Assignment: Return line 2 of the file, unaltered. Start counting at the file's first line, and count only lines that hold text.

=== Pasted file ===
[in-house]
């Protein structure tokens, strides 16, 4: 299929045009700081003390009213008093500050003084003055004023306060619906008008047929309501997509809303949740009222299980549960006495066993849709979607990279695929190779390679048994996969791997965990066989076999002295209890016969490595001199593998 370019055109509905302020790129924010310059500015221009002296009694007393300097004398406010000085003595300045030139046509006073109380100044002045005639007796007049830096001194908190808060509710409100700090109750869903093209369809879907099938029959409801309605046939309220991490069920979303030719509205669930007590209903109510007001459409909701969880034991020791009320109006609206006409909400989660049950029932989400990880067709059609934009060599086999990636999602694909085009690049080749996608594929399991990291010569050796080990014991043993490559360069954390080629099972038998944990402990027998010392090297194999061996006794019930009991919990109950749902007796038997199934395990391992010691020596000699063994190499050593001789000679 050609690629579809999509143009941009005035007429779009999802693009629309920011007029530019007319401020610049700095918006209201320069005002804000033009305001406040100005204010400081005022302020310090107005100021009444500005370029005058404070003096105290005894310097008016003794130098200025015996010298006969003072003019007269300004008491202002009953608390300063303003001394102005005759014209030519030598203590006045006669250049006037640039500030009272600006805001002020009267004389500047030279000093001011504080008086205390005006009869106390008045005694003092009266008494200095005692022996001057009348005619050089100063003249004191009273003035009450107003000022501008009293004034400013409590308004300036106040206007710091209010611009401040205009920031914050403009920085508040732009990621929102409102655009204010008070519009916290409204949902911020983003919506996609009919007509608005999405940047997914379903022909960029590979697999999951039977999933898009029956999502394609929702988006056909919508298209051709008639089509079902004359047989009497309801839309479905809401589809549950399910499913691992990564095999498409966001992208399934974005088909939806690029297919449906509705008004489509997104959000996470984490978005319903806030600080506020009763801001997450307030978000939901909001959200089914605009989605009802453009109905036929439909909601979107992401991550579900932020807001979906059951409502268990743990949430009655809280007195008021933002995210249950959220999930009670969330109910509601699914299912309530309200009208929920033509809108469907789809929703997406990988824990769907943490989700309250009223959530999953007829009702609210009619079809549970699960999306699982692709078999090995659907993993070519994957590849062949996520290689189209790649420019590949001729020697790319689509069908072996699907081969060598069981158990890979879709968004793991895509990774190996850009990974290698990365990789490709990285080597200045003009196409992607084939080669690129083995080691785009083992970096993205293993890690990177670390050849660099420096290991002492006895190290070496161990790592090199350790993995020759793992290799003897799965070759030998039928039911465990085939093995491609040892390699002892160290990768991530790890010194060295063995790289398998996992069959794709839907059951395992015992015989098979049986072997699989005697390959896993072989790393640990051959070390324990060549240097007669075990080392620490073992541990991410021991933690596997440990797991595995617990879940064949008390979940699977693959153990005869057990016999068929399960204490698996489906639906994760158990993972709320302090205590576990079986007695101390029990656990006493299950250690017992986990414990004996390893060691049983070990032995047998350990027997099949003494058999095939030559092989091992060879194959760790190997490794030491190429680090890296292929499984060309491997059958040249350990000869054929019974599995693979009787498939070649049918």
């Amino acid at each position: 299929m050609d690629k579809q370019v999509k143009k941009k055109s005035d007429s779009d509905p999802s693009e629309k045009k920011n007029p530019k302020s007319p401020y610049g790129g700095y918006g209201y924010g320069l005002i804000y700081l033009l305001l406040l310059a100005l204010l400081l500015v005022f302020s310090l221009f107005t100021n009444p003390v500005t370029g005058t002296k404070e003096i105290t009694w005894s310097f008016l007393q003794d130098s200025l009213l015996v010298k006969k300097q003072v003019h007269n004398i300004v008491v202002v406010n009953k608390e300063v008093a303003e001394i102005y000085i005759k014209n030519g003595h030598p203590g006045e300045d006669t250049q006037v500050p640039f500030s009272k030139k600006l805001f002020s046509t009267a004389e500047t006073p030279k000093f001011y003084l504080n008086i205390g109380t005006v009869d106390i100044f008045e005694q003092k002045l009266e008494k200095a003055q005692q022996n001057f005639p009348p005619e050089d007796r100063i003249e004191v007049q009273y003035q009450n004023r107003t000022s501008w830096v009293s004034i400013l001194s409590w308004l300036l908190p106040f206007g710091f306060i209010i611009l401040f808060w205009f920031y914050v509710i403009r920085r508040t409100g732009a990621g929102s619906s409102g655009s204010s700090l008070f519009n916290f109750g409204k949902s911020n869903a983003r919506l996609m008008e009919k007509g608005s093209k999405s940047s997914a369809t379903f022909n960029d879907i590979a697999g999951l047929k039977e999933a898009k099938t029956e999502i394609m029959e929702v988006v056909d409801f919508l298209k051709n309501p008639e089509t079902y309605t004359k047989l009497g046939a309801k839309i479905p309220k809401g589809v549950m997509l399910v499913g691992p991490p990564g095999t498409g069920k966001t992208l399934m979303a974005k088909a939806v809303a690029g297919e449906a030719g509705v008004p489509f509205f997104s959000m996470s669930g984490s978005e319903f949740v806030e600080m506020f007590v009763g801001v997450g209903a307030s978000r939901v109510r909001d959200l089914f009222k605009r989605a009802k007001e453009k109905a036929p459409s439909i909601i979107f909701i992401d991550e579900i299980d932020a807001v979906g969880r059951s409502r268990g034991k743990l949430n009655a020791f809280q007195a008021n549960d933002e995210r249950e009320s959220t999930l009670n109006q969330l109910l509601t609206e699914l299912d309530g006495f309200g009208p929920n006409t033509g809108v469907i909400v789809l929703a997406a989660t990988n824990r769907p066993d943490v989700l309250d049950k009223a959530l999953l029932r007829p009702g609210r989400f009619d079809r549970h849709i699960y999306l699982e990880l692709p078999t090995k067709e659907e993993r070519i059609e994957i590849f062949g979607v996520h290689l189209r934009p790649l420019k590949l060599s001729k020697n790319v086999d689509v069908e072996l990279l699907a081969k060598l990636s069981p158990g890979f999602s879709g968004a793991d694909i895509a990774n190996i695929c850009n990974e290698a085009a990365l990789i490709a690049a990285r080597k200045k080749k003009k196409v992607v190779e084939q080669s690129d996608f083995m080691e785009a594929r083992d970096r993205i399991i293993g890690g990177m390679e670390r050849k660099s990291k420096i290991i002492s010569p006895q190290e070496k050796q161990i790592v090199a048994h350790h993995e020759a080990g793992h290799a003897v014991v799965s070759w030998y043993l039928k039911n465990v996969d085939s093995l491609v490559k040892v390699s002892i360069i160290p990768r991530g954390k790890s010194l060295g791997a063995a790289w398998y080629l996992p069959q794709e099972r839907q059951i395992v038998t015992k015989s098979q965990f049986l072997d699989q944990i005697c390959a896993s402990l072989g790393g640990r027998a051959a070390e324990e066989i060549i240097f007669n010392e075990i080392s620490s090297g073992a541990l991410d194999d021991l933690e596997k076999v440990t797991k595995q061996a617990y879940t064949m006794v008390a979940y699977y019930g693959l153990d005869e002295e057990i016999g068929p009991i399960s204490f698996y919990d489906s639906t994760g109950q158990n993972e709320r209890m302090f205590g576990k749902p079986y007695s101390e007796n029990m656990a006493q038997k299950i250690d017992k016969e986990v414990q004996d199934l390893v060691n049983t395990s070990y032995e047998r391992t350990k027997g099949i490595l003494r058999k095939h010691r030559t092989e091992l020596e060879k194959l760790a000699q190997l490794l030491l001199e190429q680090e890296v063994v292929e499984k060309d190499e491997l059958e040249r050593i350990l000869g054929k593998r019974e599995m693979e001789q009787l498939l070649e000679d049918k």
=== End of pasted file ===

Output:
């Protein structure tokens, strides 16, 4: 299929045009700081003390009213008093500050003084003055004023306060619906008008047929309501997509809303949740009222299980549960006495066993849709979607990279695929190779390679048994996969791997965990066989076999002295209890016969490595001199593998 370019055109509905302020790129924010310059500015221009002296009694007393300097004398406010000085003595300045030139046509006073109380100044002045005639007796007049830096001194908190808060509710409100700090109750869903093209369809879907099938029959409801309605046939309220991490069920979303030719509205669930007590209903109510007001459409909701969880034991020791009320109006609206006409909400989660049950029932989400990880067709059609934009060599086999990636999602694909085009690049080749996608594929399991990291010569050796080990014991043993490559360069954390080629099972038998944990402990027998010392090297194999061996006794019930009991919990109950749902007796038997199934395990391992010691020596000699063994190499050593001789000679 050609690629579809999509143009941009005035007429779009999802693009629309920011007029530019007319401020610049700095918006209201320069005002804000033009305001406040100005204010400081005022302020310090107005100021009444500005370029005058404070003096105290005894310097008016003794130098200025015996010298006969003072003019007269300004008491202002009953608390300063303003001394102005005759014209030519030598203590006045006669250049006037640039500030009272600006805001002020009267004389500047030279000093001011504080008086205390005006009869106390008045005694003092009266008494200095005692022996001057009348005619050089100063003249004191009273003035009450107003000022501008009293004034400013409590308004300036106040206007710091209010611009401040205009920031914050403009920085508040732009990621929102409102655009204010008070519009916290409204949902911020983003919506996609009919007509608005999405940047997914379903022909960029590979697999999951039977999933898009029956999502394609929702988006056909919508298209051709008639089509079902004359047989009497309801839309479905809401589809549950399910499913691992990564095999498409966001992208399934974005088909939806690029297919449906509705008004489509997104959000996470984490978005319903806030600080506020009763801001997450307030978000939901909001959200089914605009989605009802453009109905036929439909909601979107992401991550579900932020807001979906059951409502268990743990949430009655809280007195008021933002995210249950959220999930009670969330109910509601699914299912309530309200009208929920033509809108469907789809929703997406990988824990769907943490989700309250009223959530999953007829009702609210009619079809549970699960999306699982692709078999090995659907993993070519994957590849062949996520290689189209790649420019590949001729020697790319689509069908072996699907081969060598069981158990890979879709968004793991895509990774190996850009990974290698990365990789490709990285080597200045003009196409992607084939080669690129083995080691785009083992970096993205293993890690990177670390050849660099420096290991002492006895190290070496161990790592090199350790993995020759793992290799003897799965070759030998039928039911465990085939093995491609040892390699002892160290990768991530790890010194060295063995790289398998996992069959794709839907059951395992015992015989098979049986072997699989005697390959896993072989790393640990051959070390324990060549240097007669075990080392620490073992541990991410021991933690596997440990797991595995617990879940064949008390979940699977693959153990005869057990016999068929399960204490698996489906639906994760158990993972709320302090205590576990079986007695101390029990656990006493299950250690017992986990414990004996390893060691049983070990032995047998350990027997099949003494058999095939030559092989091992060879194959760790190997490794030491190429680090890296292929499984060309491997059958040249350990000869054929019974599995693979009787498939070649049918």